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Gibson touts community approach for State's Attorney campaign

It sounds odd for an office that oversees the prosecution of criminal cases in Howard County, but Ellicott City resident Rich Gibson, a Democrat running for Howard County State's Attorney, said his campaign will focus on community outreach.

"The position at its core is about public service, serving the community for the benefit of others," Gibson said at an campaign announcement held at the Long Reach Village Center on Feb. 27.

"The State's Attorney's office should be as transparent as possible, should be visible and maintain contact with the community. A dialogue with members of the community should be an active and regularly occurring event. Unfortunately, many people do not know what the State's Attorney's office does, they don't understand how its role impacts their lives."

The 37-year-old Gibson, currently an Assistant State's Attorney in Baltimore City, will face off in a primary against incumbent and fellow Democrat Dario Broccolino.

Born in the Bronx, Gibson moved to Maryland to attend Howard University School of Law. After graduating, he began working as an Assistant State's Attorney in Prince George's County, before taking the same job at the office in Baltimore. He moved to Ellicott City five years ago, where he lives with his wife, Carissa, and two daughters.

Gibson said he decided to run because he wanted to bring change to his own community, and that he thinks there has been a lack of community outreach under Broccolino.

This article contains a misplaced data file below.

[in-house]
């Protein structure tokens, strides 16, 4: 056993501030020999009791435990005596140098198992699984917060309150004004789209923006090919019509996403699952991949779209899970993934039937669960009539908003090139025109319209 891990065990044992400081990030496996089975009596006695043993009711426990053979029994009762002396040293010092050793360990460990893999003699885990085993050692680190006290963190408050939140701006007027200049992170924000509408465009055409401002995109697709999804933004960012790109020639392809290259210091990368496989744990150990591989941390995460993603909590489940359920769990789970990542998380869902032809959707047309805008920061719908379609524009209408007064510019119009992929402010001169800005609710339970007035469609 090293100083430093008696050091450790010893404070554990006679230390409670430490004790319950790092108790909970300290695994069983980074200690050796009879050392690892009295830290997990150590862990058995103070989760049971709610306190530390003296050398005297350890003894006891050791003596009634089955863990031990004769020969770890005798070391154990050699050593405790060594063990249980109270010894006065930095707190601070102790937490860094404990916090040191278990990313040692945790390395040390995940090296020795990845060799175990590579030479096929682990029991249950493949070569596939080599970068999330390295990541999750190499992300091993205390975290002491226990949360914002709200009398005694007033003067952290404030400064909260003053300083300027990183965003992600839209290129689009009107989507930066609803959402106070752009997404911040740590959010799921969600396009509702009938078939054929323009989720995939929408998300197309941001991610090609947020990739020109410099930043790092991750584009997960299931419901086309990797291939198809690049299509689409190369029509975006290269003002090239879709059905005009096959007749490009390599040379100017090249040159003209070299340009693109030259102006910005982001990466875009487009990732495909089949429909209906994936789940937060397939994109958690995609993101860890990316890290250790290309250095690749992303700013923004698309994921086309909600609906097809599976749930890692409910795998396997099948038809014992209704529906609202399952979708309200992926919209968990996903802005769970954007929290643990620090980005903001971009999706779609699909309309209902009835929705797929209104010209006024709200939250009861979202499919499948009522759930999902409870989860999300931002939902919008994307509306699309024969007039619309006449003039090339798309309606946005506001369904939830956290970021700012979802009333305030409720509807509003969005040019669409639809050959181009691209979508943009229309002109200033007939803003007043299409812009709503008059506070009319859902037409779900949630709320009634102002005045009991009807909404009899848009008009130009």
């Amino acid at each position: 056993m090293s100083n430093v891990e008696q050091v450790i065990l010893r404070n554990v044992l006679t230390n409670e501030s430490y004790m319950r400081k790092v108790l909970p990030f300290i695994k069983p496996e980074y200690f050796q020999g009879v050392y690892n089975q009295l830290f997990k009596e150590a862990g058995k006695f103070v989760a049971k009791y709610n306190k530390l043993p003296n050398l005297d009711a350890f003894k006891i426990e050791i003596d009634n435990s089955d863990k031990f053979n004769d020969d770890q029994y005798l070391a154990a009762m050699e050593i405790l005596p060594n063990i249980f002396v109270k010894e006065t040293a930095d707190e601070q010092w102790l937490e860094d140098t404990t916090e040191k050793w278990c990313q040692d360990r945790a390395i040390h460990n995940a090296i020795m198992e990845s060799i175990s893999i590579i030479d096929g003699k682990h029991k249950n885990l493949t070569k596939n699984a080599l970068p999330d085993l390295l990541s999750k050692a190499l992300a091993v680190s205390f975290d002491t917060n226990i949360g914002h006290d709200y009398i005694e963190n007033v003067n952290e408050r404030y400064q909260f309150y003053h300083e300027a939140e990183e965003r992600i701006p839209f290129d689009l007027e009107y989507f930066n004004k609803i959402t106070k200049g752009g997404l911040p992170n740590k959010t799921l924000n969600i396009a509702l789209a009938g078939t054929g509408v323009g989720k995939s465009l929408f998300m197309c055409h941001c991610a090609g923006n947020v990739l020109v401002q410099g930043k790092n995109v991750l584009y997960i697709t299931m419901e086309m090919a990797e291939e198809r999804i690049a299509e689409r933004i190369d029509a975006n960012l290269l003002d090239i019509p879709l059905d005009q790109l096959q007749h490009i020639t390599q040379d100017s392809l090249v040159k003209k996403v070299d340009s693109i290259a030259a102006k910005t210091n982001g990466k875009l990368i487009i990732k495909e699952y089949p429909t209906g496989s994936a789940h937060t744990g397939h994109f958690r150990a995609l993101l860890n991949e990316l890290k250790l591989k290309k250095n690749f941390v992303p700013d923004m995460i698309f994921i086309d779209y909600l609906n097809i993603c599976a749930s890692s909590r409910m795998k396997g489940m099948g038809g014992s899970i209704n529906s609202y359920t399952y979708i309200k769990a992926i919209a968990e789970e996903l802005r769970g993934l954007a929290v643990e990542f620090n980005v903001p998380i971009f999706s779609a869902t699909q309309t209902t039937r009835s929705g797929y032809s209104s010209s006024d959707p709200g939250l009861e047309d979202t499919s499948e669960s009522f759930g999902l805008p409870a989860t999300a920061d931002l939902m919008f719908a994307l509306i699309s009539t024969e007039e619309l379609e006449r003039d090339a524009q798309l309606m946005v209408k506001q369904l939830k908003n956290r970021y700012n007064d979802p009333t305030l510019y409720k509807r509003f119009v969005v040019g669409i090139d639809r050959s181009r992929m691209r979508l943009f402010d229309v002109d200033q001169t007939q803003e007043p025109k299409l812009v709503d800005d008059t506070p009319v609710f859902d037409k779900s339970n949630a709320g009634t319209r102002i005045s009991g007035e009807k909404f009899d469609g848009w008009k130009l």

"The bottom line is, I feel the current State's Attorney's Office could utilize the community more in a way that would result in reducing crime," Gibson said.

Gibson said understanding the perception of people in different neighborhoods could reduce crime.

"Police respond to objective data. A police officer responds to this location, this crime this time, and this victim and this defendant, but the subject part of crime and criminal analysis comes from the part of the people," Gibson said.

Gibson also said he wants to reduce property crime.

"When you look at Howard County, they have a fair amount, for population size, of property crime," he said.

And Gibson said he wants to take a hard line on domestic and gang violence.

Broccolino, 70, said Gibson's campaign is "a solution in search of a problem."

"We've assembled one of the finest prosecution offices in the area," Broccolino said. "I'm very proud of what we've accomplished, and I trust that will be good enough for the residents of Howard County."

Broccolino said the office attempted an outreach program in the early 2000s to limited success. He added that specific prosecutors have been assigned to work on gangs and domestic violence. In 2011, Broccolino formed a burglary unit to deal with increased property crimes.

Broccolino has served as State's Attorney since 2007, when he was appointed to the post on an interim basis. He was elected to the post in 2010 after running uncontested. Before his appointment in 2007, Broccolino had served as deputy State's Attorney since 1999.

"I'm pretty secure in what we've accomplished and what experience I bring to the table compared to what my opponent will bring," Broccolino said.

Although not as experienced as Broccolino, Gibson wants to apply his 10 years of prosecutorial experience.

"Crime is crime," he said. "Crime in Baltimore City, crime in Prince George's County, crime in Anne Arundel County, it's all caused by the same issues."

Warren Brown, a defense attorney in Baltimore City who knows Gibson through the city's State's Attorney's office, praised his integrity and intellect, and said he's a "battle-tested" trial attorney.

"He has a lot of energy and is young, and has the desire to bring about some good," he said.

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